CHARITY. In its widest sense it denotes all the good affections which men ought to bear towards each other; 1 Epistle to Cor. c. xiii.; in its most restricted and usual sense, it signifies relief to the poor. This species of charity is a mere moral duty, which cannot be enforced by the law. Kames on Eq. 17. But it is not employed in either of these senses in law; its signification is derived chiefly from the statute of 43 Eliz. c. 4. Those purposes are considered charitable which are enumerated in that act, or which by analogy are deemed within its spirit and intendment. 9 Ves. 405; 10 Ves, 541; 2 Vern. 387; Shelf. Mortm. 59. Lord Chancellor Camden describes a charity to be a gift to a general public use, which extends to the rich as well as to the poor. Ambl. 651; Boyle on Charities, 51; 2 Ves. sen. 52; Ambl. 713; 2 Ves. jr. 272; 6 Ves. 404; 3 Rawle, 170; 1 Penna. R. 49 2 Dana, 170; 2 Pet. 584; 3 Pet. 99, 498 9 Cow. 481; 1 Hawks, 96; 12 Mass. 537; 17 S. & R. 88; 7 Verm. 241; 5 Harr. & John. 392; 6 Harr. & John. 1; 9 Pet. 566; 6 Pet. 435; 9 Cranch, 331; 4 Wheat. 1; 9 Wend. 394; 2 N. H. Rep. 21, 510; 9 Cow. 437; 7 John. Cb. R. 292; 3 Leigh. 450; 1 Dev. Eq. Rep. 276; 4 Bouv. Inst. n. 3976, et seq.

A Law Dictionary, Adapted to the Constitution and Laws of the United States. By John Bouvier. Published 1856.
References in periodicals archive ?
Working together on a philanthropic project can help parents teach their children about the family's wealth and to what uses it can profitably and charitably be put.
As charitably as I could, I led them to imagine that they had just discovered they were unexpectedly pregnant.
Or, to put it less charitably, lying, like the woman who assures Matt Tebbutt tonight that the apples on the supermarket shelves would have been picked no more than 48 hours ago when in reality they've been in storage for months.
It also has photo contests and picture-sharing, and allows participants to become charitably involved.
Charity seems to have been lacking on the part of the Hippodrome management despite the fact that we are requested to support the Hippodrome charitably, not least through the absurd handling charge for tickets if we choose to pay in ready cash.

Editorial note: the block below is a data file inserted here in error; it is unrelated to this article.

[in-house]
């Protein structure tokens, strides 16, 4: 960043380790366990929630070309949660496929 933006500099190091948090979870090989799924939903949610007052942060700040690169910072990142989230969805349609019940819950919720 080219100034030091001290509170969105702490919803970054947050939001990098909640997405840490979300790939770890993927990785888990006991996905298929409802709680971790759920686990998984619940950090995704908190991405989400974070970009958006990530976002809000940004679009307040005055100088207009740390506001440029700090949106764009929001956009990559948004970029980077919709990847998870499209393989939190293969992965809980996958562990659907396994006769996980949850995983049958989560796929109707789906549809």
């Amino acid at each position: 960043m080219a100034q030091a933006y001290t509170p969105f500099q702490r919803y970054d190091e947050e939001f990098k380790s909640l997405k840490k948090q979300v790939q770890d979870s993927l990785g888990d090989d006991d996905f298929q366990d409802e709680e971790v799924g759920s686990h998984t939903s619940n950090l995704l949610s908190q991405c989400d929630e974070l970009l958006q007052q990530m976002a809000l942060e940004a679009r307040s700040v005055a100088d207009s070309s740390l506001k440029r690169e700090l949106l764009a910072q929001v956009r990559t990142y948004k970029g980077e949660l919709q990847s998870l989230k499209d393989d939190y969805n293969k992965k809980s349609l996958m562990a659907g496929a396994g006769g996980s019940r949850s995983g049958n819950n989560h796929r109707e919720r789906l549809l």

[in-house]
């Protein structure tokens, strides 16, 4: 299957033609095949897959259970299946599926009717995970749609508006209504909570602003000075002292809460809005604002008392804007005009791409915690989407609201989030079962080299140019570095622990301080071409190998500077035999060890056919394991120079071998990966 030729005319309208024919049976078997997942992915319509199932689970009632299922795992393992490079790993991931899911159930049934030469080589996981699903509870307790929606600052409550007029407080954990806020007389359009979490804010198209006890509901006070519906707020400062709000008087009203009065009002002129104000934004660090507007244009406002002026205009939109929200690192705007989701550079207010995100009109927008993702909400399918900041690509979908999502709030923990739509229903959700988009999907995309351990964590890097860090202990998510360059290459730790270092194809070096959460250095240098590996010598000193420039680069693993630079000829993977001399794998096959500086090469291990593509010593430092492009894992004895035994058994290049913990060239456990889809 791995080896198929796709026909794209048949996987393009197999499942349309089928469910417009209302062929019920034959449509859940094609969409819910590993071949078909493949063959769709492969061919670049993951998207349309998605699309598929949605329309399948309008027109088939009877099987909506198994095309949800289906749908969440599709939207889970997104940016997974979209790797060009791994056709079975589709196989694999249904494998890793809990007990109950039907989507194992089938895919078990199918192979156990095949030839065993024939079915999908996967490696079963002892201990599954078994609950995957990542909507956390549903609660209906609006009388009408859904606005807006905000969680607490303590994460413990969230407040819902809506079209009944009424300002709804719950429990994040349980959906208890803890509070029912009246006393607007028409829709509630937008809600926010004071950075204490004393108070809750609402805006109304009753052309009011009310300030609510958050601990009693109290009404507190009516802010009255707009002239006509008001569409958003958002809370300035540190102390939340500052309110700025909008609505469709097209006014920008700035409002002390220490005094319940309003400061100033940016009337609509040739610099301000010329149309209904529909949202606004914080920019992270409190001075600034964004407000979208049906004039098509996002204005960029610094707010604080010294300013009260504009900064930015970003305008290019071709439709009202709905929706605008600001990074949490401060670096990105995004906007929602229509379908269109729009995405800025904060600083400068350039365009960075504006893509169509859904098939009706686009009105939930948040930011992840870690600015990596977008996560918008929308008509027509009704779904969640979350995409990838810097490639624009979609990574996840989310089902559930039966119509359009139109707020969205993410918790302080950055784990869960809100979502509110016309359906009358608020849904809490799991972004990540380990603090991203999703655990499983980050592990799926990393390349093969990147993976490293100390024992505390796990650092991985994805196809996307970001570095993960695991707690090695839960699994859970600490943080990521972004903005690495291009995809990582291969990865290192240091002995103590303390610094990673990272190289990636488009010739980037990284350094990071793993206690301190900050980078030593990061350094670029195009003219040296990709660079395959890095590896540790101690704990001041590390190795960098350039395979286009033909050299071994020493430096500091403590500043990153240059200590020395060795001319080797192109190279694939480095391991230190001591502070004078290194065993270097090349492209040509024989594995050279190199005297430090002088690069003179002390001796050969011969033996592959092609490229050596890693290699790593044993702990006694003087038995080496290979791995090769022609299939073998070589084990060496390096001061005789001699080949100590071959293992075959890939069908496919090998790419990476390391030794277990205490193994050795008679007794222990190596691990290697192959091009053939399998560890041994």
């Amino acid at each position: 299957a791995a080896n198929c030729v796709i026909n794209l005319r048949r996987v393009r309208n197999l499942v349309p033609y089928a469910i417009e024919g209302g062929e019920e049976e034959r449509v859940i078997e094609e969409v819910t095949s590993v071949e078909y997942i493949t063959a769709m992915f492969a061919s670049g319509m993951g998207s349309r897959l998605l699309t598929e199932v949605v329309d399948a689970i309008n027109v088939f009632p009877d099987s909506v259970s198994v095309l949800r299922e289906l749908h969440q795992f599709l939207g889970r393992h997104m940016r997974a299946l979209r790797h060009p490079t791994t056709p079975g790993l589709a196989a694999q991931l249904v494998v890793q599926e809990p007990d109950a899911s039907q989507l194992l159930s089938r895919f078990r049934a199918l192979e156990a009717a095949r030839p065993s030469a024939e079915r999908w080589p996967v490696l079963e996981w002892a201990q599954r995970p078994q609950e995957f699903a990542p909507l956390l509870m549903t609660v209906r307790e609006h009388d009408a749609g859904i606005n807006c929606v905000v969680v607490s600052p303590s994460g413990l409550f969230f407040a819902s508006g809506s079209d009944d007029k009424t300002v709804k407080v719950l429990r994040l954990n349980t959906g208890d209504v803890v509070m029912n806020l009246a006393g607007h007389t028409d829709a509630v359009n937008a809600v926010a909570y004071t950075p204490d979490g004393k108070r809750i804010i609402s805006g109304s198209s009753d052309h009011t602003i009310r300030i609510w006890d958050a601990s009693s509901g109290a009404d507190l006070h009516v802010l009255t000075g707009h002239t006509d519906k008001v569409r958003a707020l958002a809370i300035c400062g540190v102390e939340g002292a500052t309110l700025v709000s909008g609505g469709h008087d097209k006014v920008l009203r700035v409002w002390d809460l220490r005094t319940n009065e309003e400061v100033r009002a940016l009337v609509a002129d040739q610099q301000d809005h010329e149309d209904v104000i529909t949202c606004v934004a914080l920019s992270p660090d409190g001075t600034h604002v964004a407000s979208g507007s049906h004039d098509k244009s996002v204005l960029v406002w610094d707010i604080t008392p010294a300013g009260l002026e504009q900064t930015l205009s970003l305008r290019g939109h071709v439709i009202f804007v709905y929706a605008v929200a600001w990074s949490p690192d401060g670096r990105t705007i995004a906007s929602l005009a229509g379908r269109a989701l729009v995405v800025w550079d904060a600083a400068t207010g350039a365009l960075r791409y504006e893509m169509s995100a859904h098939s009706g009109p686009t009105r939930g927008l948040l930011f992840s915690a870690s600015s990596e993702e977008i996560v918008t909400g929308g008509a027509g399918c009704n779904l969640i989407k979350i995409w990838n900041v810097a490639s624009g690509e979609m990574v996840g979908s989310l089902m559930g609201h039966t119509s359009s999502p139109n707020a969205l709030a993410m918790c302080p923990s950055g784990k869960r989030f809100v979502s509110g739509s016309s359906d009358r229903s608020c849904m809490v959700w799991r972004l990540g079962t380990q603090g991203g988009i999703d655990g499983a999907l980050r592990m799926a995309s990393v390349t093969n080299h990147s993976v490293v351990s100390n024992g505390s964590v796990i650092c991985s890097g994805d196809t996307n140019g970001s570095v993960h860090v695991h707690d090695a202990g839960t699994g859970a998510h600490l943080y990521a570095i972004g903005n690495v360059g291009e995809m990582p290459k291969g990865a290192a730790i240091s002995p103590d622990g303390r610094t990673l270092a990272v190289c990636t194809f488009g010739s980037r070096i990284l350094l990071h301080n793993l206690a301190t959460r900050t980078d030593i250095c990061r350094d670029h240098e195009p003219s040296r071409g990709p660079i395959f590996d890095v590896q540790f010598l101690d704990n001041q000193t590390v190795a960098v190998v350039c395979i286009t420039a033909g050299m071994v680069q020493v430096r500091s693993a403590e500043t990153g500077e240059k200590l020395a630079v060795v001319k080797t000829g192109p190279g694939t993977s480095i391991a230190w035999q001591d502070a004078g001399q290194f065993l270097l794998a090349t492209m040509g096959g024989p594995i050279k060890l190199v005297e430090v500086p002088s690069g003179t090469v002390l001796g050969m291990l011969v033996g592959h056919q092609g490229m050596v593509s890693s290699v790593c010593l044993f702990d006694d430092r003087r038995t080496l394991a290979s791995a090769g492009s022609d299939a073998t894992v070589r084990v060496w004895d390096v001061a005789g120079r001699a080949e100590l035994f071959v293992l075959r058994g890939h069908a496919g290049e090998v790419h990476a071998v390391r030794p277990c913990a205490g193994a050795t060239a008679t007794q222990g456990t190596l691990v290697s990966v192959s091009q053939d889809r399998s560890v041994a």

United have not crossed swords in a league fixture with Dundee since the later's relegation to the second tier seven years ago, and - from a business sense at least - their city counterparts charitably backed their bid to replace Rangers every inch of the way.
Even in West Virginia, where conflicts of interest tend to be viewed charitably, having the speaker of the house simultaneously serve as a union's general counsel proved to be too much for the state ethics commission to stomach.
The underside is encrusted with a coarse, unidentifiable substance that can only charitably be described as patina.
A fairly encouraging eighth on his comeback this month, Split Ear was charitably dropped 3lb by the handicapper and now races from a mark 4lb lower than when bolting up at Sligo two summers ago.
The Kingston Republican authored what most observers considered to be a compromise bill that won the support of Secretary of State Bill Gardner and town and city clerks, who had what can charitably called serious concerns about a piece of voter ID legislation making its way through the House.
We were reminded yet again of just how dodgy the question of 'charity' really is, when this morning we read about some of Dubai's own youthful charitably souls at the Canadian University of Dubai who have been raising money for a UK charity, Homeless International.